Saturday, 20 August 2011
Carver Doone and Atholl Oakely.
I'm off to Exmoor again next month. During my previous visit early on in the summer I bought a copy of Lorna Doone and this time intend to walk up the East Lyn as far as the Doone Valley. I have discovered that just as Sherlock Holmes fans used to walk up and down Baker Street in search of the fictional detective's lodgings, so too do Doone fans roam the landscape between Exmoor and the Bristol Channel seeking out the location of RD Blackmoor's classic tale; and that is turning out to be a tale in it's own right.
The history of old time show business is littered with fake titles. "Count" this, "Sir" that. "Colonels" who never made it to Lance Corporal. Indian "Rajahs" who never ventured east of Mile End and more "Professors" in theatrical digs than in any town of dreaming spires. Naturally the hall of mirrors that is the world of professional wrestling has been home to it's fair share of fake Earls and phony Lords but one, Sir Atholl Oakeley, was the genuine article. Oakeley introduced modern professional wrestling to this country in 1930 and went on to become British Heavyweight Champion and one of the leading promoters. His autobiography, Blue Blood On The Mat, mainly concentrates on the authors involvement in the wrestling business but does mention in passing his interest in Lorna Doone and I believe that as a promoter Oakley once had a wrestler billed as Carver Doone. Quite what Sir Atholl Oakely Bart. was doing in the almost exclusively working class world of grunt and groan is a bit of a mystery. When he retired from the mat game he ran sailing holidays on an old Bristol Channel Pilot Cutter and also tours of Doone country; or at least that's what I have heard. I suppose that compared to the duplicity of the wrestling game, convincing people that Lorna Doone was based on fact was money for old rope.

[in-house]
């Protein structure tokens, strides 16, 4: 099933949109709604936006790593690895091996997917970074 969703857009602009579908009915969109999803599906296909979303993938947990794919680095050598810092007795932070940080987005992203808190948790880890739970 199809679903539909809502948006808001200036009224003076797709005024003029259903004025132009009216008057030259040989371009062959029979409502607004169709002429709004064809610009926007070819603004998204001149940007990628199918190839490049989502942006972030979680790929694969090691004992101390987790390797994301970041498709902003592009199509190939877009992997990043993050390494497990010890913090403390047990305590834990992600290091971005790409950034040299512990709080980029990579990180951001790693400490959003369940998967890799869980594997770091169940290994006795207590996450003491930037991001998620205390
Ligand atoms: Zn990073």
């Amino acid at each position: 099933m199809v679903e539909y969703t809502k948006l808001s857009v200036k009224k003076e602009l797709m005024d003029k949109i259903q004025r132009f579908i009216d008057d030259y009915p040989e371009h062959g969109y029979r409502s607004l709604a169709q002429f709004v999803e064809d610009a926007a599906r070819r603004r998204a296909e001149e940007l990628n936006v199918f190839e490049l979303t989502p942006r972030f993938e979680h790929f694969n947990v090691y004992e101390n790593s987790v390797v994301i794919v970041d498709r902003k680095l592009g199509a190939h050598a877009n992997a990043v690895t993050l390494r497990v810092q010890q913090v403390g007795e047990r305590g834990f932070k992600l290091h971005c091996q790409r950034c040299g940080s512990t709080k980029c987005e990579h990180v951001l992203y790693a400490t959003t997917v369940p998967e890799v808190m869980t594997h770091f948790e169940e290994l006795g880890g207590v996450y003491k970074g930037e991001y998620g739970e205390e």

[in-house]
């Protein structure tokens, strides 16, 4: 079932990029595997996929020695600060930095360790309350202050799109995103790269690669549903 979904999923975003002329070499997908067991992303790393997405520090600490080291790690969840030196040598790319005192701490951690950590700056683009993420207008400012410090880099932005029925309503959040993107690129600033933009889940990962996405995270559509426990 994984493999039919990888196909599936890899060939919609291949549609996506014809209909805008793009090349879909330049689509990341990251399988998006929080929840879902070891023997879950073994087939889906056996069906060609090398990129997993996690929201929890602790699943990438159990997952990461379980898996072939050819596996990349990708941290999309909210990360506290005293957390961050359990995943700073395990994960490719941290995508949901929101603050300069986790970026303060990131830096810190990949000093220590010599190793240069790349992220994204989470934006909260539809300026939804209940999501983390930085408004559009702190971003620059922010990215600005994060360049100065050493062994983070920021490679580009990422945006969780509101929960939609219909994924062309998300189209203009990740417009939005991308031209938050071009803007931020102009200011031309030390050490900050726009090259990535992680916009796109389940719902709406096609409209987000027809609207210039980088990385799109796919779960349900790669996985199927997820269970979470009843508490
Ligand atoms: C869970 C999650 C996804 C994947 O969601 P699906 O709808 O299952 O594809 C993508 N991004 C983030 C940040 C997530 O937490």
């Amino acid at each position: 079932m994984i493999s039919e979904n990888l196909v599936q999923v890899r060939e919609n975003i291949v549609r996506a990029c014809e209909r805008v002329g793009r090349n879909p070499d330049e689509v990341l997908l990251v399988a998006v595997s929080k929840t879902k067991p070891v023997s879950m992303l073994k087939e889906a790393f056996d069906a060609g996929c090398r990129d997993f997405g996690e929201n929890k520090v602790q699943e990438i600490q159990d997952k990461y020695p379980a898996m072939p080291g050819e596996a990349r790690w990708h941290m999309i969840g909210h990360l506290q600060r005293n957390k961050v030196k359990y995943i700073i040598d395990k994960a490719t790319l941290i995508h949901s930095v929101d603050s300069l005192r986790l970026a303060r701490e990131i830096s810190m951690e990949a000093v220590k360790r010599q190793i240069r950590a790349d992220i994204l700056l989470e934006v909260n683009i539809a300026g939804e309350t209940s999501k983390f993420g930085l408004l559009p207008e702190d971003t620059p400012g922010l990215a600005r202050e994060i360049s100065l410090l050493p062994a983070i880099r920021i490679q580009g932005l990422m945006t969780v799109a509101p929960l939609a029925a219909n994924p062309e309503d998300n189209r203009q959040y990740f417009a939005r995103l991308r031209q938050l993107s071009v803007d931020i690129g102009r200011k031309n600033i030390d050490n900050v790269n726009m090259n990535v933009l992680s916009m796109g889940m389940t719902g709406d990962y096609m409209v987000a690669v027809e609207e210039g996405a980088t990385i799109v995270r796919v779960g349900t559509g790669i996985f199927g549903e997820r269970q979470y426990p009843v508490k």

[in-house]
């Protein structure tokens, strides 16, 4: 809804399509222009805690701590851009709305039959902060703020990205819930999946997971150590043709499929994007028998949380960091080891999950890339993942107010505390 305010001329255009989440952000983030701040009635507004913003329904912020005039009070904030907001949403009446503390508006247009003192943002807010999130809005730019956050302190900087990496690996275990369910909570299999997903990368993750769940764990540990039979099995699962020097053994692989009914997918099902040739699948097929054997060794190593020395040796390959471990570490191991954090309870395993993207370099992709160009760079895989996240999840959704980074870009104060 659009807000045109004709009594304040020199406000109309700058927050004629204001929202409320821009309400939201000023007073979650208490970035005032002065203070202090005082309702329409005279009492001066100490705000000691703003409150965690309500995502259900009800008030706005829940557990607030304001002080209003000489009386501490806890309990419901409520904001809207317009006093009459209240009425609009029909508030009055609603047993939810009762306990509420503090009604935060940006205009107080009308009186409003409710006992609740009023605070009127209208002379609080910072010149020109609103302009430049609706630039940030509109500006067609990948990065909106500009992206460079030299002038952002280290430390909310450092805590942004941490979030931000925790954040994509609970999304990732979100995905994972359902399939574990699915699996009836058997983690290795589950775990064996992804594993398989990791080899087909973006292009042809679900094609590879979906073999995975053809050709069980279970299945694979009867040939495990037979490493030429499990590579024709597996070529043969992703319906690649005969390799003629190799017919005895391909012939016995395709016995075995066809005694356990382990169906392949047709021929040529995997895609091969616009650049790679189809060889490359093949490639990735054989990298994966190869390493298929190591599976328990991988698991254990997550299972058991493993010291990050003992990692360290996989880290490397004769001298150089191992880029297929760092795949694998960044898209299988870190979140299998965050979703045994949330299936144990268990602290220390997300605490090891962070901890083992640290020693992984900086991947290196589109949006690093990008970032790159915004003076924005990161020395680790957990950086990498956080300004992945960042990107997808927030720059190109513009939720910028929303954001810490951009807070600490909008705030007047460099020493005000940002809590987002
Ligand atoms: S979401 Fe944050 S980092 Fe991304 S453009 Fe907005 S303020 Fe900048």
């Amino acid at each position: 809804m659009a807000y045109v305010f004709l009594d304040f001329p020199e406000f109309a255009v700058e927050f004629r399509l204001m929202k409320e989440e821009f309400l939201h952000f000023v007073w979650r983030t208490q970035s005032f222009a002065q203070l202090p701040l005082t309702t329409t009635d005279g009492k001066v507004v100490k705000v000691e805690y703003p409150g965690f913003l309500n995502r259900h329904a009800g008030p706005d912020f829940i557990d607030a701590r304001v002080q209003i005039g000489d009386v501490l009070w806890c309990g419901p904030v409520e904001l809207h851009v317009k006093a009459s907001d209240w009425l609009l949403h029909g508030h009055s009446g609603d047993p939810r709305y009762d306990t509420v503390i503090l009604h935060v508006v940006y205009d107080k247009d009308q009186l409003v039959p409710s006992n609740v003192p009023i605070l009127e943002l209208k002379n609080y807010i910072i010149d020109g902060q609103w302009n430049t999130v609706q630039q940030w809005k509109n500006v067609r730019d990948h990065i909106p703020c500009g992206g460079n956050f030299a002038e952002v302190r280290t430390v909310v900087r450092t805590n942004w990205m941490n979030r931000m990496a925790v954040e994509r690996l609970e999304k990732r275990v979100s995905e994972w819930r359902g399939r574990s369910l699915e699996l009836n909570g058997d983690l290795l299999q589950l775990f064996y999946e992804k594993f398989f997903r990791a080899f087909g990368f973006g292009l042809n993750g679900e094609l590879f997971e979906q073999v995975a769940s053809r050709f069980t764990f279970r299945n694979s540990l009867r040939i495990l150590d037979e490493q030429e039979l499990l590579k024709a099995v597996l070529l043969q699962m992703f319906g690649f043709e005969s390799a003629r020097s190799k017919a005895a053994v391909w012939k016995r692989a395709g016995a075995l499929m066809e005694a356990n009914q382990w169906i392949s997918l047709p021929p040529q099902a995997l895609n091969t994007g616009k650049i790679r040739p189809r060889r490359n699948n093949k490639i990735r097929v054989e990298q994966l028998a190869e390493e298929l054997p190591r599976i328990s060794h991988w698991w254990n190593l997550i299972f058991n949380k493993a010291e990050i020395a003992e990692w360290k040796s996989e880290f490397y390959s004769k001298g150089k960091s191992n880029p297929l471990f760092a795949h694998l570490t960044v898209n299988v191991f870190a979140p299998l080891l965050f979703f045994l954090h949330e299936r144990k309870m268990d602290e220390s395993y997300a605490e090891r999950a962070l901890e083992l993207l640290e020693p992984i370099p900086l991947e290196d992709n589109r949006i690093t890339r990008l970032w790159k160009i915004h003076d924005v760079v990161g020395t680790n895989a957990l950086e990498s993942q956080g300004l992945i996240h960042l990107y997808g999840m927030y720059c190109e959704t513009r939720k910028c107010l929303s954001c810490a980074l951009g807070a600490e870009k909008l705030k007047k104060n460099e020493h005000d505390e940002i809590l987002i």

Now I discover that RD Blackmoore wrote his most famous book just ten minutes walk from where I live. Unfortunately there is no overgrown Gothic mansion to explore but just a dull 1920s development with the only link to the past being a Blackmoore Close and a Doone Road.
So a short break in North Devon, a new found interest in Lorna Doone, my long time fascination with wrestling history and a couple of streets of unassuming 1920s semi-detached, have all come together to reafirm once again that most profound of philosophical cogitations - the interconnectedness of all things.